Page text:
Surviving Christmas

Surviving Christmas. Liveplanet 2004.

Before watching the movie:

Nobody talks at all about this movie. I see the title floating around, but usually only as a title available in a catalog, not even anything people are referencing. It only just barely exists.

The summary I saw of this movie just described a rich eccentric paying a family to let him spend Christmas with them, but then I looked up the trailer, and I was expecting a lonely older man as the rich guy, but it’s going to be very strange to see Ben Affleck playing a goofy inept manchild. I may have missed the early heartthrob stage of his career, but I always thought he was doing more grounded romantic leads.

As well this looks incredibly like a Christmas remake of Dickie Roberts: Former Child Star. I thought the guy was going to just be lonely, but apparently it specifically says he’s looking to recapture his childhood, spelled out in the contract they draw up. So it’s not just a family hijacked by someone who turned on the money firehose, it’s a family hired to make a middle-aged man feel like a kid again.

After watching the movie:

High-powered ad exec Drew Latham planned to spend Christmas with his girlfriend in Fiji, but when he surprises her with the tickets, she refuses because Christmas is for family, and why has he never even talked about his family with her anyway, he must not be all that serious about her, and breaks up with him. Suddenly without Christmas plans, he calls everyone in his contacts but nobody considers him close enough to let him crash their holiday. Drew accosts Missy’s therapist in the security line at the airport, and to get rid of him, the doctor tells him to write his grievances about his family on a piece of paper and burn them somewhere that brings happy childhood memories. Drew goes out and finds his old childhood home, but as he did not announce himself before turning up on their lawn and burning things, Tom Valco, the father of the family currently living there attacks him with a snow shovel. In clearing up the misunderstanding, Drew asks for a tour of the old house, and, overwhelmed with nostalgia and loneliness, offers Tom $250,000 to let him spend Christmas with them, which Tom accepts without consulting his family. At mom Christine’s insistence on knowing what they’ve been signed up for, Drew has a lawyer draw up a contract where the family will pose as Drew’s family and assist him in Christmas activities to experience childhood holiday glee. Now within contract to make the family do whatever he wants, Drew forces Tom to wear a Santa hat in public, eats all of Tom’s salami, kicks son Brian out of his room because it was his old room, and hires a community theater actor to play his grandfather Doo-Dah. Adult daughter Alicia, coming home for Christmas, is bewildered and hostile toward Drew’s insane demands, but they slowly warm up to each other as the strain from renting the household to Drew threatens to break every existing weak point in the family.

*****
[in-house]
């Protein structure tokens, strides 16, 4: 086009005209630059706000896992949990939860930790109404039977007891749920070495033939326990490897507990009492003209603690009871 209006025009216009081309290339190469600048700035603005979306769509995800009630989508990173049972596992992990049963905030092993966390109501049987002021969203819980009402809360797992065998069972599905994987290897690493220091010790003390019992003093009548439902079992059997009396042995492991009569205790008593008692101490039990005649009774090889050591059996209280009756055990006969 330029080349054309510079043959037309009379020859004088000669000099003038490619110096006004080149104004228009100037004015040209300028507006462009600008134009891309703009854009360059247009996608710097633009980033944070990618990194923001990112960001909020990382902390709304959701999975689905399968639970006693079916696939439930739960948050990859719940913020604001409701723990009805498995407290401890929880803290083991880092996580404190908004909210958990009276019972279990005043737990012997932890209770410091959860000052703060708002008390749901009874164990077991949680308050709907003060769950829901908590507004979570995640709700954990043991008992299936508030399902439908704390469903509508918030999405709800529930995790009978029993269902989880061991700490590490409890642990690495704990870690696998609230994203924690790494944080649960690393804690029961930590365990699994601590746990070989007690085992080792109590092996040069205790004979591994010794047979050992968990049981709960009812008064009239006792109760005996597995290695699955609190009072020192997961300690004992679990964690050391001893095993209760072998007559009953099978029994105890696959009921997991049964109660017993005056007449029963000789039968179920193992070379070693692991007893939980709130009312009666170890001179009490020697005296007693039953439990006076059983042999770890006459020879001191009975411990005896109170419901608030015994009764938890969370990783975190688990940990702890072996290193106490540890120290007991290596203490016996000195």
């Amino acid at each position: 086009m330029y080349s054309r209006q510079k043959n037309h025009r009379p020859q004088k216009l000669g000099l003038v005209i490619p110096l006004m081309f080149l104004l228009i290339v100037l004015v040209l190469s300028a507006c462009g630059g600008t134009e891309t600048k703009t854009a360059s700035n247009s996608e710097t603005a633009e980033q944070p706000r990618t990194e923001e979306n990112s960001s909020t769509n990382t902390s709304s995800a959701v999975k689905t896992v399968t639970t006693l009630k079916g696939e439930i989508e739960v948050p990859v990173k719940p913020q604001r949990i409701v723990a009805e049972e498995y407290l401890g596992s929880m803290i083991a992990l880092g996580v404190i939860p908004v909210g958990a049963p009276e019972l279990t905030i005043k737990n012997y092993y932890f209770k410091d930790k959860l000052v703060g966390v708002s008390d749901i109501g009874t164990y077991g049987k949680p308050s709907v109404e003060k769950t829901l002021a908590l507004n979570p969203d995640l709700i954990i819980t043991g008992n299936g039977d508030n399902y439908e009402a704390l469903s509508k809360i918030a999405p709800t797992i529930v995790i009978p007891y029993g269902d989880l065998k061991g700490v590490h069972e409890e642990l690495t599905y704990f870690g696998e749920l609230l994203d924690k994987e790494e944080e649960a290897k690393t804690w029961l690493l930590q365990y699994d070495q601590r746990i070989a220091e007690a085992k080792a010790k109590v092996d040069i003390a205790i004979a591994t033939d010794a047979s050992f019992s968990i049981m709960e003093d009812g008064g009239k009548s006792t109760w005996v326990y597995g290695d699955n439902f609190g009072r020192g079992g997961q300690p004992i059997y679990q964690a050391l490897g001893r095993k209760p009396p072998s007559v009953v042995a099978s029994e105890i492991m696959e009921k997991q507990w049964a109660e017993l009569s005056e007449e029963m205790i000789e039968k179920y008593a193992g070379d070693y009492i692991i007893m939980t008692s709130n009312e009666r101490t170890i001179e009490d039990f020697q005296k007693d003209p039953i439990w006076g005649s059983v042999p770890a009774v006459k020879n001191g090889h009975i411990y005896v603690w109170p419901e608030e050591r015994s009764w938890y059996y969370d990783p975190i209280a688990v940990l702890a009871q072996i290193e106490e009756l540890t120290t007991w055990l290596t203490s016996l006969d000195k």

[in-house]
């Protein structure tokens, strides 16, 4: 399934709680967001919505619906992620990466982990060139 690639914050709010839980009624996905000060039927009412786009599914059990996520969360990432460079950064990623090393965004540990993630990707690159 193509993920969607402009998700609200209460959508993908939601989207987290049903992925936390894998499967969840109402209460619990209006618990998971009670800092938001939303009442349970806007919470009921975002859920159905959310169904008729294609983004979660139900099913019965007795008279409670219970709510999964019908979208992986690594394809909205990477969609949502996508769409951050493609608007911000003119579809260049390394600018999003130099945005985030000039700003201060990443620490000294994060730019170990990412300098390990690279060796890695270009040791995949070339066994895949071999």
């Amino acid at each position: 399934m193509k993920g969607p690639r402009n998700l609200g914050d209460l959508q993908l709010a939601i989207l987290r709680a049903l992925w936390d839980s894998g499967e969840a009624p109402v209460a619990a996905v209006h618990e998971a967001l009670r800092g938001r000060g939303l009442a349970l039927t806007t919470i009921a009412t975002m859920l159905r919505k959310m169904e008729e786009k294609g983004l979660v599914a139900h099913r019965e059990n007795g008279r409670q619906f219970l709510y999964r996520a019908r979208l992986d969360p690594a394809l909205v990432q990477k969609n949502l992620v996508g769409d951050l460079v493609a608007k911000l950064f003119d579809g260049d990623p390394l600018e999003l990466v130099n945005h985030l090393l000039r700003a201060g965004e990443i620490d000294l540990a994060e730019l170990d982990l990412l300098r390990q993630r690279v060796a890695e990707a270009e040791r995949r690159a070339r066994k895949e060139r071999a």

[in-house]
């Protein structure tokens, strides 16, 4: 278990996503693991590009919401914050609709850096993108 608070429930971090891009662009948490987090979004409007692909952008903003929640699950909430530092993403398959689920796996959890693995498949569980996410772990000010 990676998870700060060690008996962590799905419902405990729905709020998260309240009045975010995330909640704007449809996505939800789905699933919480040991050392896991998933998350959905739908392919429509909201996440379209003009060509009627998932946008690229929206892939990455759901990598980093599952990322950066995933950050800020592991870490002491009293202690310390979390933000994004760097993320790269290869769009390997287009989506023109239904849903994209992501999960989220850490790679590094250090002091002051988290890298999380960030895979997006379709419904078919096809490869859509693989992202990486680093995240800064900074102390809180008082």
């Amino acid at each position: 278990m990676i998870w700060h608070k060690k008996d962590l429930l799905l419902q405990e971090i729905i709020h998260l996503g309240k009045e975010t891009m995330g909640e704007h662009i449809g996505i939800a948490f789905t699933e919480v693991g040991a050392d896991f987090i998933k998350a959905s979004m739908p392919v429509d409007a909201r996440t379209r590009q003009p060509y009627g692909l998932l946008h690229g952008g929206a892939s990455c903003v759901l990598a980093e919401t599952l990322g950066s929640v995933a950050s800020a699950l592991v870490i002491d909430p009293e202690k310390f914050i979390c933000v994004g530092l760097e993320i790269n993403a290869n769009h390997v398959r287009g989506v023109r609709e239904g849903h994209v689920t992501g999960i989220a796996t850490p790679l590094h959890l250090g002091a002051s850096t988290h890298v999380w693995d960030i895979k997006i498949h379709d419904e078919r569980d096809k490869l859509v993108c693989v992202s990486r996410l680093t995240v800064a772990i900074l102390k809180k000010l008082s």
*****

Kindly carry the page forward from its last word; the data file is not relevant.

I think this is actually a little less forced than Dickie Roberts. I find it more believable that a lonely millionaire could get carried away trying to buy the perfect family Christmas than an actor trying to do research in how to be normal. I do feel like the conceit of the house being Drew’s old house gets lost once the contract comes out. It’s only used as an excuse for him to attach himself to the family, but it seems like it should have been more relevant throughout. The big difference in the dynamic is that here the father is suffering the interloper just as much as his family, and I like that better.

It’s still a little strange to see Ben Affleck doing comedy. He must have done it a lot in his early career but I wasn’t into romances at the time. He isn’t as cartoonish as he came off in the trailer, so it’s easier to accept him as a mostly normal guy who’s just gotten used to throwing money at everything he wants. Alicia gets a bit unreasonable pushing back, but when she’s really overreacting, she does apologies. As much fun as the parents are, the actor playing Doo-Dah steals every scene.

The title doesn’t really lead in the right direction. There’s plenty to have to survive about a normal Christmas, but this is a story about a golden wrench being thrown into a barely functional family. That’s a really fun story, but it doesn’t really have any commentary on modern holiday customs. It’s just a crazy thing that could happen.

This movie is a lot of fun, but I don’t think it’s a revelation or something to play into the ground. This isn’t a holiday classic, in fact the characters watch the holiday classics extensively. But if one were to come across it while looking for a Christmas thing, it wouldn’t be a waste of time.

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